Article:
A non-event: ratifying the African Women’s Rights framework in Ethiopia

Karmen Tornius*

*Corresponding author

Publikation: Bidrag til tidsskriftTidsskriftartikelForskningpeer review

Abstract

Ethiopia, the host of the African Union, did not ratify the African Women’s Rights framework (the Maputo Protocol) for fifteen years. While realist, liberal and constructivist scholars have theorised why countries ratify human rights treaties, this article adds to this debate by asking ‘why not?’. Based on interviews, archival material, document analysis and fieldwork in Addis Ababa, the article explores the dominant explanations for adopting human rights treaties, such as donor pressure, legitimacy, openness of a political system and normative alignment. By analysing the Ethiopian government’s decision not to ratify the Maputo Protocol on numerous occasions before finally ratifying it quietly and with a long list of reservations, the article argues that countries may adopt regional human rights treaties for different reasons than the global ones. By tracing this ‘non-event’ from the early attempts to adopt the Maputo Protocol until its ratification in 2018, the article provides an in-depth analysis of the recent history of women’s rights in Ethiopia’s complex national context, including the rise of women’s movements, closing civil space, growing authoritarianism, anti-rights rhetoric, and a government crisis that paved way for reform.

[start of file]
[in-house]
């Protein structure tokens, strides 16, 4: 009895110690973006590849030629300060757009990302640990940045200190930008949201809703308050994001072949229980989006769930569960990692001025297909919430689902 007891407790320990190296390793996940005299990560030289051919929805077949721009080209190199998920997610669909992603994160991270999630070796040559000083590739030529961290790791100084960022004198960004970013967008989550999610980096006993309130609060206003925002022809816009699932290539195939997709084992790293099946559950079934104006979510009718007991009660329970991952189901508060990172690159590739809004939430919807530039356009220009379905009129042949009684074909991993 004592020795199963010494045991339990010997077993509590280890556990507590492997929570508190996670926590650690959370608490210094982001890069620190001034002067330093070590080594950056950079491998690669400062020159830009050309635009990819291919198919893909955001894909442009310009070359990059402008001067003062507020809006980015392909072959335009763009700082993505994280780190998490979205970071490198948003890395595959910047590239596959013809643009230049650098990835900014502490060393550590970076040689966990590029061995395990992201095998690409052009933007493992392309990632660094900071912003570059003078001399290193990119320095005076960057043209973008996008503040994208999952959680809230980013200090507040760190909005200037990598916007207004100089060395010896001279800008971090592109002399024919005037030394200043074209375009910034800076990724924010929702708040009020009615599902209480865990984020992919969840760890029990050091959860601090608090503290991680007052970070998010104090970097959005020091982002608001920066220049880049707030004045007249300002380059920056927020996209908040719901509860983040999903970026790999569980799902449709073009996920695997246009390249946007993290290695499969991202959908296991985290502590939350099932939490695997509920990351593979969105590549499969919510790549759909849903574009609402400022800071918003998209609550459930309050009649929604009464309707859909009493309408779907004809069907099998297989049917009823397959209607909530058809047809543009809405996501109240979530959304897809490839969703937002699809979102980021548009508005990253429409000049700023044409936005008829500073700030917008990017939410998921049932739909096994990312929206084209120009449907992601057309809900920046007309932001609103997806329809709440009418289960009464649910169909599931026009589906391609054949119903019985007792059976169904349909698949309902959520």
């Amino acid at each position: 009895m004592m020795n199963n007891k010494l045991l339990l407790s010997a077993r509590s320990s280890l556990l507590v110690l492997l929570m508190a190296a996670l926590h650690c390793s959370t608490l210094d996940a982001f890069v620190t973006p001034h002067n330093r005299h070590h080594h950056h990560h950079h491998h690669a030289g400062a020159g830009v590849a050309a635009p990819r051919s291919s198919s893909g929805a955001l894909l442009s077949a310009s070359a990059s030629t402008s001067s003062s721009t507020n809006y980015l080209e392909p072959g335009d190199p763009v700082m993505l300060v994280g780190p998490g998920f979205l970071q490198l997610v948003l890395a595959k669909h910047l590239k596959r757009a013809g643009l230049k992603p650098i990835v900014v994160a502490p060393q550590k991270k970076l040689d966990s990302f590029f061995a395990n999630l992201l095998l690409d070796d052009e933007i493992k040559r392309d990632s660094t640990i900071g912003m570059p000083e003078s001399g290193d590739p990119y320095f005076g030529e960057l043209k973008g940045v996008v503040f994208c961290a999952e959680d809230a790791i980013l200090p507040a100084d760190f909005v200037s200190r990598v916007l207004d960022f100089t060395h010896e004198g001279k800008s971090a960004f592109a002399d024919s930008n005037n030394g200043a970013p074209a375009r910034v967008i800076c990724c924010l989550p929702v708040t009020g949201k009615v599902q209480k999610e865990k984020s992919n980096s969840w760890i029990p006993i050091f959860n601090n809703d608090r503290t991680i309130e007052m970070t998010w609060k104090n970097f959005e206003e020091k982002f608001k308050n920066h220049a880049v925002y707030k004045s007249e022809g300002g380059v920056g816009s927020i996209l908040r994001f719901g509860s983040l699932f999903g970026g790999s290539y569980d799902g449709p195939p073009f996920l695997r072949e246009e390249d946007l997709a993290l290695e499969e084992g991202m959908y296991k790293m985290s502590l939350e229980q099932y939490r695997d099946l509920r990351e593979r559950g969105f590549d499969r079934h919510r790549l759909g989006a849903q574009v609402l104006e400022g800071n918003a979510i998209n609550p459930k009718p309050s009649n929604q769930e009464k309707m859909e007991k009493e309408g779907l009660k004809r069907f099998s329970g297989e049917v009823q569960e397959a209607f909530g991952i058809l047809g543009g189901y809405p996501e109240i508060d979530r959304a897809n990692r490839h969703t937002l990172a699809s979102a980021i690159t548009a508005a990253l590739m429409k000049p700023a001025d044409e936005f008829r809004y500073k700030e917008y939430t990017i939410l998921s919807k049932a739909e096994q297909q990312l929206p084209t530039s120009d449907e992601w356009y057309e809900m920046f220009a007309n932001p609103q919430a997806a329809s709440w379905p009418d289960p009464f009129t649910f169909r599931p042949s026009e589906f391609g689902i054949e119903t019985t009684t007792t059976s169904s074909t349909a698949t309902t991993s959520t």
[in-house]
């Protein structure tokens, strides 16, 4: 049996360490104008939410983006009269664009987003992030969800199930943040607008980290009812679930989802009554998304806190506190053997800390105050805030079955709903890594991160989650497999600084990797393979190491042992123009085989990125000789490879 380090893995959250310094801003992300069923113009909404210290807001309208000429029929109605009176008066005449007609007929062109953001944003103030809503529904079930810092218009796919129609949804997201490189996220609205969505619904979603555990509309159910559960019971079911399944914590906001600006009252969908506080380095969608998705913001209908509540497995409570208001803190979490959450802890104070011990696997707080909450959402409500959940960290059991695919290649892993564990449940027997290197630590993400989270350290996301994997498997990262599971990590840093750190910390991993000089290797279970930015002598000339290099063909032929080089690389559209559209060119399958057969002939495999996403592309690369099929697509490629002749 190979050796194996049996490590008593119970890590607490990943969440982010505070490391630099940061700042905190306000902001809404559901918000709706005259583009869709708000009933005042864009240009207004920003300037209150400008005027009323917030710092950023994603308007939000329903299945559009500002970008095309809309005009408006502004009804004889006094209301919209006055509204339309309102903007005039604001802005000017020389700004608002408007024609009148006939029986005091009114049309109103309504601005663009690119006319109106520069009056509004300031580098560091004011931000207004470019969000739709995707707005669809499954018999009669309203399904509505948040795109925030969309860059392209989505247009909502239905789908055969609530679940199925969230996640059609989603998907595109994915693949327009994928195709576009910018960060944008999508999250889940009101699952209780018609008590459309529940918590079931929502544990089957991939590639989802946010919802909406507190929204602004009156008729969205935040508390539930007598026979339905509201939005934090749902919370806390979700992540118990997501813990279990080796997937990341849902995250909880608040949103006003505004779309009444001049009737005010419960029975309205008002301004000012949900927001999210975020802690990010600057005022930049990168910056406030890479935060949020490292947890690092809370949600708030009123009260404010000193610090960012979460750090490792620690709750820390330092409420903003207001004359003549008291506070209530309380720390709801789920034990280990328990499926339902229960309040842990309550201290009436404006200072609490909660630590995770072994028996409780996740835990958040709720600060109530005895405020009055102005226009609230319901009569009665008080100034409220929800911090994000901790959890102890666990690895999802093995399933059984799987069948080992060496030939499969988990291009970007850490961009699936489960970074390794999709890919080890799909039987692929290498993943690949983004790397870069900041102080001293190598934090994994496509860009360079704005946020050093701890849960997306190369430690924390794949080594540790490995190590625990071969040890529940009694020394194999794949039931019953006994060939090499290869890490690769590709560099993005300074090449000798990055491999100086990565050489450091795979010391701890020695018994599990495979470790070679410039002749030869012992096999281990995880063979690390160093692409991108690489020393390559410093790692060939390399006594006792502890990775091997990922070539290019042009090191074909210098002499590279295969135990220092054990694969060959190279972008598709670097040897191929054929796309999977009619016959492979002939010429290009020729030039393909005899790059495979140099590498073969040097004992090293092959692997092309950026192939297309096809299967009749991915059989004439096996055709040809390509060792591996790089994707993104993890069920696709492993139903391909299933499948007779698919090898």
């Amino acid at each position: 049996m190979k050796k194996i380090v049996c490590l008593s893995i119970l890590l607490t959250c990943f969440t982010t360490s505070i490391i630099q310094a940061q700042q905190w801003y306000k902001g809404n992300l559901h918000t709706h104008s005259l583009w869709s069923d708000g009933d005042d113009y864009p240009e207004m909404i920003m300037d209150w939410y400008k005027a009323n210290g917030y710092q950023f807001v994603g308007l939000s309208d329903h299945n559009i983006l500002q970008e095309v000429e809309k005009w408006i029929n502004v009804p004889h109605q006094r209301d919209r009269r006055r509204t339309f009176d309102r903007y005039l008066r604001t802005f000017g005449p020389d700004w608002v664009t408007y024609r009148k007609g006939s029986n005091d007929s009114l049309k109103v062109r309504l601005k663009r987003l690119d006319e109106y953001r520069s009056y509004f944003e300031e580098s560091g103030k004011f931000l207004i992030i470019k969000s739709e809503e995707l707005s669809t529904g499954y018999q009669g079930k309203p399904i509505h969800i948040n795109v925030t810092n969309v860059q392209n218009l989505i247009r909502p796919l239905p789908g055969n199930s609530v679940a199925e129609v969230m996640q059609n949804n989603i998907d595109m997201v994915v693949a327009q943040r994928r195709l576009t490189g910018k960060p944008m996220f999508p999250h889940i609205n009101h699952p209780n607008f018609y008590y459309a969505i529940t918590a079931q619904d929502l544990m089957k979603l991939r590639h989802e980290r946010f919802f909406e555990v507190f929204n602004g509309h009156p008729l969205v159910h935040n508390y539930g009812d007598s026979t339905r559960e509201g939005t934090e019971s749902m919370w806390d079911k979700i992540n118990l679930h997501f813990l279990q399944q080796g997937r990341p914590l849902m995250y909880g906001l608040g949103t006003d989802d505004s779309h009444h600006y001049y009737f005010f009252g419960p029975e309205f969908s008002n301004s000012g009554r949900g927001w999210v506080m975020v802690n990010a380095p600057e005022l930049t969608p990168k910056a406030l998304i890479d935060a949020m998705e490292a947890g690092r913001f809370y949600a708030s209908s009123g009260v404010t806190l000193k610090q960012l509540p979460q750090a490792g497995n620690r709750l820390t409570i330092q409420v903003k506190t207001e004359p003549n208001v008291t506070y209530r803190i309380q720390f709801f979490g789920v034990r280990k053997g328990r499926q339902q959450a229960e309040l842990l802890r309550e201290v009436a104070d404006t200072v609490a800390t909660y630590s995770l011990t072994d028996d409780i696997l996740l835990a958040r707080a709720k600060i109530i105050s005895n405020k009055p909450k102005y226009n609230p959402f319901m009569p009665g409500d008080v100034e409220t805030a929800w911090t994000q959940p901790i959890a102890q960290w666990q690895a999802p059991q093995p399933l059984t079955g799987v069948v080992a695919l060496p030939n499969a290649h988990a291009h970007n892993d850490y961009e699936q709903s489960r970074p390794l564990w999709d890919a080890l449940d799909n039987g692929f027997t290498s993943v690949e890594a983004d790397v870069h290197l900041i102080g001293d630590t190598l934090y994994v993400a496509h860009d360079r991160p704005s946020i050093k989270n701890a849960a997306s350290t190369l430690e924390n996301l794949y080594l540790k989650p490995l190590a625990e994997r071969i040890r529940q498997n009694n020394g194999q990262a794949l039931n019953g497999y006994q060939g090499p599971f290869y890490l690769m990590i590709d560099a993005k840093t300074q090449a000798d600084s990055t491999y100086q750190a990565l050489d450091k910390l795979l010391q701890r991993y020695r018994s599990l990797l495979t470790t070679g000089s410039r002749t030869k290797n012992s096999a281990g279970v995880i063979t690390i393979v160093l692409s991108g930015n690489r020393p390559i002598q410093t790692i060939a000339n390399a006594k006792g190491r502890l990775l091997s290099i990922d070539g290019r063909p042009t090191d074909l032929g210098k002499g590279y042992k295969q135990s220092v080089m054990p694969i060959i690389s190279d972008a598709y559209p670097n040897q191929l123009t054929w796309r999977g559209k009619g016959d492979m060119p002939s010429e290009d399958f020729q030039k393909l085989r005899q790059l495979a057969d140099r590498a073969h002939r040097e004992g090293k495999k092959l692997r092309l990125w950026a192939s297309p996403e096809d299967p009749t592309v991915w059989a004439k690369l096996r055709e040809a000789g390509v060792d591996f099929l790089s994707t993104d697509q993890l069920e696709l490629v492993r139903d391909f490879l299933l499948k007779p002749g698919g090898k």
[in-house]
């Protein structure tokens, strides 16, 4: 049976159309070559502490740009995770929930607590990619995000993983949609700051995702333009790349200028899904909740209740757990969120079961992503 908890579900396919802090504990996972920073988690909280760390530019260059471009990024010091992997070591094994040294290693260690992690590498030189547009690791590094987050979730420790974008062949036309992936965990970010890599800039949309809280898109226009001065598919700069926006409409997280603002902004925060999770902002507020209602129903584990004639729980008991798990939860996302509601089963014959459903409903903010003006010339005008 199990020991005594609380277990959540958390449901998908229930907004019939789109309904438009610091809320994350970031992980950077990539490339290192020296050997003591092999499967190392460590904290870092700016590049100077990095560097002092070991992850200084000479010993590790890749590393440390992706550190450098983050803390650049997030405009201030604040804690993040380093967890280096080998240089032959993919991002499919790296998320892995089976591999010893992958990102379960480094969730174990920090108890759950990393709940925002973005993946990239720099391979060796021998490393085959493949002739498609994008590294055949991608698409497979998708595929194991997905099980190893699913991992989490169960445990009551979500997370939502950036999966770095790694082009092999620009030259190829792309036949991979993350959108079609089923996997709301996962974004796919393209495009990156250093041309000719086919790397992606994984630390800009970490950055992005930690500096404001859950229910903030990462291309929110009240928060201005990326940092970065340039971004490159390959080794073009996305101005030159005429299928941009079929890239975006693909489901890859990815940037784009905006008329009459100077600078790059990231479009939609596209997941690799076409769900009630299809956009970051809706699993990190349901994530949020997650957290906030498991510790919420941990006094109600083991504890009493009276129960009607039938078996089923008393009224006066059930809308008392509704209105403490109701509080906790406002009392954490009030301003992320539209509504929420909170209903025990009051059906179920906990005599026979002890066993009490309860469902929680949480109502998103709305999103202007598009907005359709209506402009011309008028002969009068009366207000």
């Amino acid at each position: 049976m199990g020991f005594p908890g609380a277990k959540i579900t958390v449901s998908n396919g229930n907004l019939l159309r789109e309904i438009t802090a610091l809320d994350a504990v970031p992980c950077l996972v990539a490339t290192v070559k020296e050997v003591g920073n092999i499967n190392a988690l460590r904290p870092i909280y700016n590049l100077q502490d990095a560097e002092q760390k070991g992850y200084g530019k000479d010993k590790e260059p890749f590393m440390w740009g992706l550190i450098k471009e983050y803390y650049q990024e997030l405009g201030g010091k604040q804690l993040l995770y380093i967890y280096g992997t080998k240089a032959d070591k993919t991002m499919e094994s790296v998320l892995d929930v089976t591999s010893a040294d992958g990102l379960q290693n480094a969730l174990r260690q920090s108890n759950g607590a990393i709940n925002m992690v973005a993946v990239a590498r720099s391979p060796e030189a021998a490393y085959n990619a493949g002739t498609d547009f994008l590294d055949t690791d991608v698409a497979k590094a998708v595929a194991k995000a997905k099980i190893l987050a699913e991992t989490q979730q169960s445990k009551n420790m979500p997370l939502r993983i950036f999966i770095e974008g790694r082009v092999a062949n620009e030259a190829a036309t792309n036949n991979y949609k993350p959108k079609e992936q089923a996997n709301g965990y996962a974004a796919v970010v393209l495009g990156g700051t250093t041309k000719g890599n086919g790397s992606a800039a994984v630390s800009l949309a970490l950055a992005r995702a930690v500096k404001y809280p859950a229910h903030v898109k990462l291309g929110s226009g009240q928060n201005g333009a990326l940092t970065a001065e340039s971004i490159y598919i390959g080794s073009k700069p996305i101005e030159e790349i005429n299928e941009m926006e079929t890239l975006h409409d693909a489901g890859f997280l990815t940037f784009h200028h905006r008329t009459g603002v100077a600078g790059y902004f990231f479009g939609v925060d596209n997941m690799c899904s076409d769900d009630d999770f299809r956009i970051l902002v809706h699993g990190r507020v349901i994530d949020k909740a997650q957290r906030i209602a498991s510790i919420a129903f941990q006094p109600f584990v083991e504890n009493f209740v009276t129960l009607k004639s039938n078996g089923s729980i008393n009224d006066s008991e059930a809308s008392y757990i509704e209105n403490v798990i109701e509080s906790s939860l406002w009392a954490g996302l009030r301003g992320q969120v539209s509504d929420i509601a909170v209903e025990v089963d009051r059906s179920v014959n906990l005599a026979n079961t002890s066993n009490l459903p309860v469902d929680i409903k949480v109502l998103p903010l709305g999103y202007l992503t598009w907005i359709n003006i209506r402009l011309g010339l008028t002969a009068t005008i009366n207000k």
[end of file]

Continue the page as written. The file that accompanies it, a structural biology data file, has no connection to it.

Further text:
OriginalsprogEngelsk
TidsskriftJournal of Eastern African Studies
Vol/bind17
Udgave nummer3
Sider (fra-til)466-488
Antal sider23
ISSN1753-1055
DOI
StatusUdgivet - 2023

Emneord

  • African politics
  • African Union
  • Ethiopia
  • human rights ratification
  • regional governance
  • women’s rights

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